Pros: Complete kit. Customer service is A+. When I called, I received a call back right away. They answered all of my questions and gave me a quick lesson in riveting and setting up my tools. The kit was shipped that day and arrived before I expected. They even threw in several items for free. The kit comes with a printed how to guide that describes how to set up and use each tool. The kit has high quality components. The Isham kit includes the DRDT-2 and pneumatic squeezer and was still about $500 cheaper than Avery!! I am glad I did business with the people over at Isham. He stands behind his tools and will replace them no questions asked if you have a problem.
Cons: No back riveting plate was include. I ended up ordering one from Avery.
Pros: Aircraft Spruce generally is a great company to deal with. This was the first tool kit I looked at.
Cons: I don't know anyone who has purchased this kit. The cost seems a little higher than some of the others.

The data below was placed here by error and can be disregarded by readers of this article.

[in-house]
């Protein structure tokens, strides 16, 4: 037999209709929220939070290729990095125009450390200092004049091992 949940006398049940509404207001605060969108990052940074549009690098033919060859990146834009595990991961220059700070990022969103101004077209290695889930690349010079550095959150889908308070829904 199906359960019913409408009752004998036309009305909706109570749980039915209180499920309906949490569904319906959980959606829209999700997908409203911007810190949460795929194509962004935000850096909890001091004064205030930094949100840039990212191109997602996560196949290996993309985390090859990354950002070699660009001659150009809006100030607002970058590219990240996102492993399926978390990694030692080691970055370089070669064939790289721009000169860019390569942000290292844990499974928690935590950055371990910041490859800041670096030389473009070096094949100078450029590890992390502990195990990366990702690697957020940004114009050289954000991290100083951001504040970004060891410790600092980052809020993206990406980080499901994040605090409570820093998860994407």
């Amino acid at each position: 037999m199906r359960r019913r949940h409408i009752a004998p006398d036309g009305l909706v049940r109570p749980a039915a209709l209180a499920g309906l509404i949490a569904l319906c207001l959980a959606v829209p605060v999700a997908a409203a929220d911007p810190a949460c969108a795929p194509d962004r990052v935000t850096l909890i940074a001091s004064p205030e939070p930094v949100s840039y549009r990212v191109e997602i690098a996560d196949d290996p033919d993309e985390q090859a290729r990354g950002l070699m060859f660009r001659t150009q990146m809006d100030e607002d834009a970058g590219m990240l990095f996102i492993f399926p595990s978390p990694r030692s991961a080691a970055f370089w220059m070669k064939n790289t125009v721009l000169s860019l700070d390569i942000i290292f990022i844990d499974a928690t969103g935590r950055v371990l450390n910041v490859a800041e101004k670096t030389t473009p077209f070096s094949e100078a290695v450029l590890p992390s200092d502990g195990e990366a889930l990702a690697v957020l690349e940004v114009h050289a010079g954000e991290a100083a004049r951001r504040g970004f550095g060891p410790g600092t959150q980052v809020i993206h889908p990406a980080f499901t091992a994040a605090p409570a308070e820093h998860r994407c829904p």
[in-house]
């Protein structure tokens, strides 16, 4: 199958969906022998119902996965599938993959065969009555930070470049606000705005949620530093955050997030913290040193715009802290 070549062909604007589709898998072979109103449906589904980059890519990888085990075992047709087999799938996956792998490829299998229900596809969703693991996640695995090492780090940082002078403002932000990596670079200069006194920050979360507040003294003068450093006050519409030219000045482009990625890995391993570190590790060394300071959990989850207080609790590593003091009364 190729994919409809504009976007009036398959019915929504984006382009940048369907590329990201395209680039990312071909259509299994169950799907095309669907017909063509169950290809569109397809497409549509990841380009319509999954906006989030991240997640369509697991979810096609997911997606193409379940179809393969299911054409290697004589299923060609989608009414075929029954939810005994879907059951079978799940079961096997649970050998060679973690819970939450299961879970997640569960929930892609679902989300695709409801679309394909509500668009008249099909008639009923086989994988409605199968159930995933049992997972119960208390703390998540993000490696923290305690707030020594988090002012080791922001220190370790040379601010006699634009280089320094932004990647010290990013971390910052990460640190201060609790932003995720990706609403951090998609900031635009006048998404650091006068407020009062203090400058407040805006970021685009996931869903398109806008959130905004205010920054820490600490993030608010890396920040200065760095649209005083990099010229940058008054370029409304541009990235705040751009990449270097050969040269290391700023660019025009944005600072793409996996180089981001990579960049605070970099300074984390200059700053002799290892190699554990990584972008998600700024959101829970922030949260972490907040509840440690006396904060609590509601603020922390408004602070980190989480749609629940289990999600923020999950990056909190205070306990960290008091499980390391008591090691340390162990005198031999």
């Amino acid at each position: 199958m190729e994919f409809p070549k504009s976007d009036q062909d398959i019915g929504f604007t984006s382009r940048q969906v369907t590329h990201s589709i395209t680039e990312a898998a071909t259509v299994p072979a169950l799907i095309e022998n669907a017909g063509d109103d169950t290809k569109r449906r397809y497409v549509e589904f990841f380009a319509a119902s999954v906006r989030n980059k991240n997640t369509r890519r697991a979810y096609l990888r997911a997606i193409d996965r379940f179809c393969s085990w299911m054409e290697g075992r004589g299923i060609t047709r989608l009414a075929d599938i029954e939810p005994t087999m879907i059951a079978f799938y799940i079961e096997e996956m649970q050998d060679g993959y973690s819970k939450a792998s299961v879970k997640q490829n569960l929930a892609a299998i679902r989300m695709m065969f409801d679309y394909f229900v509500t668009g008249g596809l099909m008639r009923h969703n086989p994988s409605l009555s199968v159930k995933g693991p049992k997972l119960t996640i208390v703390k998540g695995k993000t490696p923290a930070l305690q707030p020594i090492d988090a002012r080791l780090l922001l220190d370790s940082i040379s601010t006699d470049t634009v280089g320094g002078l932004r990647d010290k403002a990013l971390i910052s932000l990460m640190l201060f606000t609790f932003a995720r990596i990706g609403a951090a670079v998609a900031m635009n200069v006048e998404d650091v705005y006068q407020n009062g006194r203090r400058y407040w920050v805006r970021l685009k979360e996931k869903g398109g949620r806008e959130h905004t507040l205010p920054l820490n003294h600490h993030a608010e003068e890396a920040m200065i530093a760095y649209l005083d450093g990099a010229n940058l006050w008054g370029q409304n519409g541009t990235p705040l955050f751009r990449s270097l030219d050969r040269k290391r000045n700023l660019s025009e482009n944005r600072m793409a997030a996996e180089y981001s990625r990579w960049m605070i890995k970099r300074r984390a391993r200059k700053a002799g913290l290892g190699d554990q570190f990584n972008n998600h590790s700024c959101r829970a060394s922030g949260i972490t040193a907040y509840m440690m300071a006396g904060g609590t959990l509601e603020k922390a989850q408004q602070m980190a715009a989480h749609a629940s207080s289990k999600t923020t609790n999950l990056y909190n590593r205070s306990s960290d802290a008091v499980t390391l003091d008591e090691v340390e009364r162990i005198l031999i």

Pros: I hear their rivet guns are great. I really like the colors.
Cons: This kit does not seem to be as complete as some of the others. But if you already have the other tools then...
Pros: Cleavland sells high quality tools.
Cons: Their RV kit is not as complete as some of the others. I was starting out with nothing so i needed a very complete kit. I think you would pay more putting together a Cleaveland kit piece by piece.
Here is a couple shots of the entire tool kit I got from Isham. I couldn't wait to open my box of goodies and spread them all out. I was still trying to finish up my EAA work tables during this time. As you can see, it is a very complete kit. Each component was individually bagged and sealed with a tag describing the tool and the part number. I removed many of the bags by the time I snapped this picture.